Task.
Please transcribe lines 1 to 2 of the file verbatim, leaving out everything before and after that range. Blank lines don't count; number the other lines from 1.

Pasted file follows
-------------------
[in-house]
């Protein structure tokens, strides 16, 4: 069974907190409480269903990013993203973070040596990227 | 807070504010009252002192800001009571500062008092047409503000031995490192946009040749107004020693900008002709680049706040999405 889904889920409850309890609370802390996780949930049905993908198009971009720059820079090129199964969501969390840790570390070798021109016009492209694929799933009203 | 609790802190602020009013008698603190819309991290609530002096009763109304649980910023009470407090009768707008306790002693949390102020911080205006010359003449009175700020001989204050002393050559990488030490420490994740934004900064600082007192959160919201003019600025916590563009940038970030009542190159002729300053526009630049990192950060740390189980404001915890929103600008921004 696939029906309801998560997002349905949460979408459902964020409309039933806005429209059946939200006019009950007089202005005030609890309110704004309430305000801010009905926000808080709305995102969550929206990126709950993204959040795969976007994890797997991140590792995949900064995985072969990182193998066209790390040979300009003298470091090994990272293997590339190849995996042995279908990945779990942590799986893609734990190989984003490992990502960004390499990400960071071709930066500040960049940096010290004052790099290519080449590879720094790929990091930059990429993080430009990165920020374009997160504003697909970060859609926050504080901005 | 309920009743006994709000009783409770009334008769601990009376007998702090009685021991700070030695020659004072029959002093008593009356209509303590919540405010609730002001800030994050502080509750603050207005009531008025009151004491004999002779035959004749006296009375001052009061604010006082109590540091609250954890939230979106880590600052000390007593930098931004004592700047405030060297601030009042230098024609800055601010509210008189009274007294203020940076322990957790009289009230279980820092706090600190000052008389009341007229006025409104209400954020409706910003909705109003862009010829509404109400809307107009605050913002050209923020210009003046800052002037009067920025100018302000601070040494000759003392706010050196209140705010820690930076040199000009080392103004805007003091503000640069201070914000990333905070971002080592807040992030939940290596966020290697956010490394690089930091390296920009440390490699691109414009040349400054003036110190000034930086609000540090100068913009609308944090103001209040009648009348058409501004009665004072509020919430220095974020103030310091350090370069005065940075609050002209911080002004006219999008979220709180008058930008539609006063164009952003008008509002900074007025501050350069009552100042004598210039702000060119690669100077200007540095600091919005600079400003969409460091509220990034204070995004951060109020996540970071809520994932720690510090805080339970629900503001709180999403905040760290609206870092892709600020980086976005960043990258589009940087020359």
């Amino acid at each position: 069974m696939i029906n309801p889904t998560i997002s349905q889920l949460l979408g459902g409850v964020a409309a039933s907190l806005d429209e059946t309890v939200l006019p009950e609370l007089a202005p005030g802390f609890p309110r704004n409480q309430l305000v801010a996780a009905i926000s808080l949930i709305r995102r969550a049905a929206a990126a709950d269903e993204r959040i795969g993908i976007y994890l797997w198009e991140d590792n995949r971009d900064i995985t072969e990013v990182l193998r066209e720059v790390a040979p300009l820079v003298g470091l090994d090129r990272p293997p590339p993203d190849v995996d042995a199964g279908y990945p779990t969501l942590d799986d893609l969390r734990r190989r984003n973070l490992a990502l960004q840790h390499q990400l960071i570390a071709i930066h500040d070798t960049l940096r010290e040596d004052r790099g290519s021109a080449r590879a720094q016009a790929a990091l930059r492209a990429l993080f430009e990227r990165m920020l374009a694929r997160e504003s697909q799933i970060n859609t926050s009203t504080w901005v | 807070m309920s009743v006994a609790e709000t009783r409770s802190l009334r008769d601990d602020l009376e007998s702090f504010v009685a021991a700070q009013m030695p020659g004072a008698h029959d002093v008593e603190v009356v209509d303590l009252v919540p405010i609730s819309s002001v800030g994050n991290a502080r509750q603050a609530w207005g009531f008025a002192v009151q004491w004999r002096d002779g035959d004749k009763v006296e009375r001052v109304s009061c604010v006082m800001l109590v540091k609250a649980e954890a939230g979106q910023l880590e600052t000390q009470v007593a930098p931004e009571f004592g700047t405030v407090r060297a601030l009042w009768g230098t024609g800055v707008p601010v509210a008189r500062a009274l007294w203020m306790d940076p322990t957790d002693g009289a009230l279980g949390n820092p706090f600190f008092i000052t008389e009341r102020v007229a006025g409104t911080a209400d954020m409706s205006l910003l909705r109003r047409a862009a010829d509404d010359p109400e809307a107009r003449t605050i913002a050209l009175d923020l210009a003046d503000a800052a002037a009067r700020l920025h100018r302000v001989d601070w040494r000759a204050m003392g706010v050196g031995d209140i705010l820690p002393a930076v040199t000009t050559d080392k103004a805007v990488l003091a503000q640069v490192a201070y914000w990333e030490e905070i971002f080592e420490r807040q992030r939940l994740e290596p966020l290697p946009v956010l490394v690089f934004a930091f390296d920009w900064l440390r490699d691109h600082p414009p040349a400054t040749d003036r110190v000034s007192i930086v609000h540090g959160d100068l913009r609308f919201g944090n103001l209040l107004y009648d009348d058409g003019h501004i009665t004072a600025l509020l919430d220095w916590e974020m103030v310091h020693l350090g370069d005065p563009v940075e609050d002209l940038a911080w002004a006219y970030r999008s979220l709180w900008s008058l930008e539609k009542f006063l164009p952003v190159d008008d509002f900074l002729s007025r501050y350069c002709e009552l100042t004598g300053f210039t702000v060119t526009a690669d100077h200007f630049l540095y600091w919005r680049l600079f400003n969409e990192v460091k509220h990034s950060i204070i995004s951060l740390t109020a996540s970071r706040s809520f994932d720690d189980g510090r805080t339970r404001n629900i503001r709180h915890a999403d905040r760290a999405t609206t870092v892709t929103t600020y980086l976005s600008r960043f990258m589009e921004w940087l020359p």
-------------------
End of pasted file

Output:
[in-house]
């Protein structure tokens, strides 16, 4: 069974907190409480269903990013993203973070040596990227 | 807070504010009252002192800001009571500062008092047409503000031995490192946009040749107004020693900008002709680049706040999405 889904889920409850309890609370802390996780949930049905993908198009971009720059820079090129199964969501969390840790570390070798021109016009492209694929799933009203 | 609790802190602020009013008698603190819309991290609530002096009763109304649980910023009470407090009768707008306790002693949390102020911080205006010359003449009175700020001989204050002393050559990488030490420490994740934004900064600082007192959160919201003019600025916590563009940038970030009542190159002729300053526009630049990192950060740390189980404001915890929103600008921004 696939029906309801998560997002349905949460979408459902964020409309039933806005429209059946939200006019009950007089202005005030609890309110704004309430305000801010009905926000808080709305995102969550929206990126709950993204959040795969976007994890797997991140590792995949900064995985072969990182193998066209790390040979300009003298470091090994990272293997590339190849995996042995279908990945779990942590799986893609734990190989984003490992990502960004390499990400960071071709930066500040960049940096010290004052790099290519080449590879720094790929990091930059990429993080430009990165920020374009997160504003697909970060859609926050504080901005 | 309920009743006994709000009783409770009334008769601990009376007998702090009685021991700070030695020659004072029959002093008593009356209509303590919540405010609730002001800030994050502080509750603050207005009531008025009151004491004999002779035959004749006296009375001052009061604010006082109590540091609250954890939230979106880590600052000390007593930098931004004592700047405030060297601030009042230098024609800055601010509210008189009274007294203020940076322990957790009289009230279980820092706090600190000052008389009341007229006025409104209400954020409706910003909705109003862009010829509404109400809307107009605050913002050209923020210009003046800052002037009067920025100018302000601070040494000759003392706010050196209140705010820690930076040199000009080392103004805007003091503000640069201070914000990333905070971002080592807040992030939940290596966020290697956010490394690089930091390296920009440390490699691109414009040349400054003036110190000034930086609000540090100068913009609308944090103001209040009648009348058409501004009665004072509020919430220095974020103030310091350090370069005065940075609050002209911080002004006219999008979220709180008058930008539609006063164009952003008008509002900074007025501050350069009552100042004598210039702000060119690669100077200007540095600091919005600079400003969409460091509220990034204070995004951060109020996540970071809520994932720690510090805080339970629900503001709180999403905040760290609206870092892709600020980086976005960043990258589009940087020359």